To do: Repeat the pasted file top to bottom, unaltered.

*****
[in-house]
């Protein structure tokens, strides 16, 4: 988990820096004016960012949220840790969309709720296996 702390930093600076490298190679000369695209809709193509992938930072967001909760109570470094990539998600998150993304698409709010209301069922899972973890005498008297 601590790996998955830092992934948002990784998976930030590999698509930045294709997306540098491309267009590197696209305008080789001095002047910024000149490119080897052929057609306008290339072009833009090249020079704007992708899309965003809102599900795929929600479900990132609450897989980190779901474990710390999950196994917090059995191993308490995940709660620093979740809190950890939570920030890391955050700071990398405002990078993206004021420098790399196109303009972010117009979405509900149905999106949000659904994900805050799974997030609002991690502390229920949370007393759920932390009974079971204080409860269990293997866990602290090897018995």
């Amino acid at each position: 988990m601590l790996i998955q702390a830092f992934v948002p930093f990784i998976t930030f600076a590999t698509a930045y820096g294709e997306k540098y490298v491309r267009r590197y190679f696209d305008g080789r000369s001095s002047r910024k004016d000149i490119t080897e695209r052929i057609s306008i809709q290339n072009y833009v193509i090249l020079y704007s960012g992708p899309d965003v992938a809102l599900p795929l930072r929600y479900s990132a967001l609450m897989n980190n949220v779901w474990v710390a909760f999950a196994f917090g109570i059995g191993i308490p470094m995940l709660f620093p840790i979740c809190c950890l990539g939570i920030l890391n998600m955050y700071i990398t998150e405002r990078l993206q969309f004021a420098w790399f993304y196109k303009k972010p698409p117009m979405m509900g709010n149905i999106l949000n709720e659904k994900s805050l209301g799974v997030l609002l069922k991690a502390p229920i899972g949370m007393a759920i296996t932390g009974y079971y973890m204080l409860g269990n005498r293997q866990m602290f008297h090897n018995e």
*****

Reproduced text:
[in-house]
């Protein structure tokens, strides 16, 4: 988990820096004016960012949220840790969309709720296996 702390930093600076490298190679000369695209809709193509992938930072967001909760109570470094990539998600998150993304698409709010209301069922899972973890005498008297 601590790996998955830092992934948002990784998976930030590999698509930045294709997306540098491309267009590197696209305008080789001095002047910024000149490119080897052929057609306008290339072009833009090249020079704007992708899309965003809102599900795929929600479900990132609450897989980190779901474990710390999950196994917090059995191993308490995940709660620093979740809190950890939570920030890391955050700071990398405002990078993206004021420098790399196109303009972010117009979405509900149905999106949000659904994900805050799974997030609002991690502390229920949370007393759920932390009974079971204080409860269990293997866990602290090897018995």
């Amino acid at each position: 988990m601590l790996i998955q702390a830092f992934v948002p930093f990784i998976t930030f600076a590999t698509a930045y820096g294709e997306k540098y490298v491309r267009r590197y190679f696209d305008g080789r000369s001095s002047r910024k004016d000149i490119t080897e695209r052929i057609s306008i809709q290339n072009y833009v193509i090249l020079y704007s960012g992708p899309d965003v992938a809102l599900p795929l930072r929600y479900s990132a967001l609450m897989n980190n949220v779901w474990v710390a909760f999950a196994f917090g109570i059995g191993i308490p470094m995940l709660f620093p840790i979740c809190c950890l990539g939570i920030l890391n998600m955050y700071i990398t998150e405002r990078l993206q969309f004021a420098w790399f993304y196109k303009k972010p698409p117009m979405m509900g709010n149905i999106l949000n709720e659904k994900s805050l209301g799974v997030l609002l069922k991690a502390p229920i899972g949370m007393a759920i296996t932390g009974y079971y973890m204080l409860g269990n005498r293997q866990m602290f008297h090897n018995e």